Lankan batter Mathews on Monday became the first cricketer to be given ‘timed out’ in the history of the game.
Here is the MCC law which explains the nitty-gritty of the ‘timed out’ dismissal:
MCC law 40.1 (Out – Timed Out)
Rule 40.1.1 states:After the fall of a wicket or the retirement of a batter, the incoming batter must, unless Time has been called, be ready to receive the ball, or for the other batter to be ready to receive the next ball within 3 minutes of the dismissal or retirement.If this requirement is not met, the incoming batter will be out, Timed out.
Rule 40.1.2 states: In the event of an extended delay in which no batter comes to the wicket, the umpires shall adopt the procedure of Law 16.3 (Umpires awarding a match). For the purposes of that Law the start of the action shall be taken as the expiry of the 3 minutes referred to above.
Rule 40.2 states: Bowler does not get credit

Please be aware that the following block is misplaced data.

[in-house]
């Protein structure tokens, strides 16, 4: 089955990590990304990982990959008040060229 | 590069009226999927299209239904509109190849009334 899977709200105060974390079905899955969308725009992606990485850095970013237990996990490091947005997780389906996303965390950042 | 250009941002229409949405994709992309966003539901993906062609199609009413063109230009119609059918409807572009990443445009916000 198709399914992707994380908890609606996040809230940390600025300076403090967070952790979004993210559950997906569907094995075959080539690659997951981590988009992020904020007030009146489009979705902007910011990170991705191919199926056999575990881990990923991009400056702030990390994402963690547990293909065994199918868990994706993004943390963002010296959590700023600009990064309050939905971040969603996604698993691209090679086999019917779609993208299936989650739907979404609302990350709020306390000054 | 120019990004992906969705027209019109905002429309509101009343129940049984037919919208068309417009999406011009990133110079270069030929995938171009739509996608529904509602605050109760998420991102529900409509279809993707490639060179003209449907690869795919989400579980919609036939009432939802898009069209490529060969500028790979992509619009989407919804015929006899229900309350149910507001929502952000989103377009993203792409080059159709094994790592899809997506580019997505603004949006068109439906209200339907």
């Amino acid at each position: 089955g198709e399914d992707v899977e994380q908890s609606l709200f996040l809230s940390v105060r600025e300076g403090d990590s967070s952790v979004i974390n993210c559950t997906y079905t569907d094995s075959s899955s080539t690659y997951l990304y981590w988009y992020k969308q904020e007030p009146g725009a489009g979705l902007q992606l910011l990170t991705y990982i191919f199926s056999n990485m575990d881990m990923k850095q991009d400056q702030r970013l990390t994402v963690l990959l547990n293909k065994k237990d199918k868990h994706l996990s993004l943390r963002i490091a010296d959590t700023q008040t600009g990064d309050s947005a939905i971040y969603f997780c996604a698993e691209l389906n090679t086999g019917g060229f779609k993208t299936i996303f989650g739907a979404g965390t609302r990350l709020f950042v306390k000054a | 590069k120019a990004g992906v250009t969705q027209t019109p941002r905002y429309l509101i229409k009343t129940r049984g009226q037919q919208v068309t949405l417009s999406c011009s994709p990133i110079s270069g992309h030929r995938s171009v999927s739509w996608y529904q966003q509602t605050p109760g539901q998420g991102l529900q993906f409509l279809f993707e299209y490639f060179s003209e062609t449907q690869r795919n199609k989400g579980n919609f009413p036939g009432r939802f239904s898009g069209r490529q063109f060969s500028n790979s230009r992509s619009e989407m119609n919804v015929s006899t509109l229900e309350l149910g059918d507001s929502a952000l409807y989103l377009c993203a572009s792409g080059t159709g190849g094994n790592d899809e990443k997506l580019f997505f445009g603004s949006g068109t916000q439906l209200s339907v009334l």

The former Lankan captain took over two minutes to assume the batting position due to helmet issues. During this delay, Bangladesh skipper Shakib Al Hasan made an appeal, which was upheld by the on-field umpire.
That’s the catch as according to ICC World Cup 2023 playing conditions, the time limit for the batter is just two minutes.
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In the case of a ‘timed out’ dismissal in cricket, the bowler does not get credited with the dismissal. Similar to a run-out where the fielder executing the run-out doesn’t get the credit for the wicket, the timed out dismissal does not attribute the wicket to the bowler, as the dismissal is due to the incoming batsman’s failure to reach the crease within the specified time limit.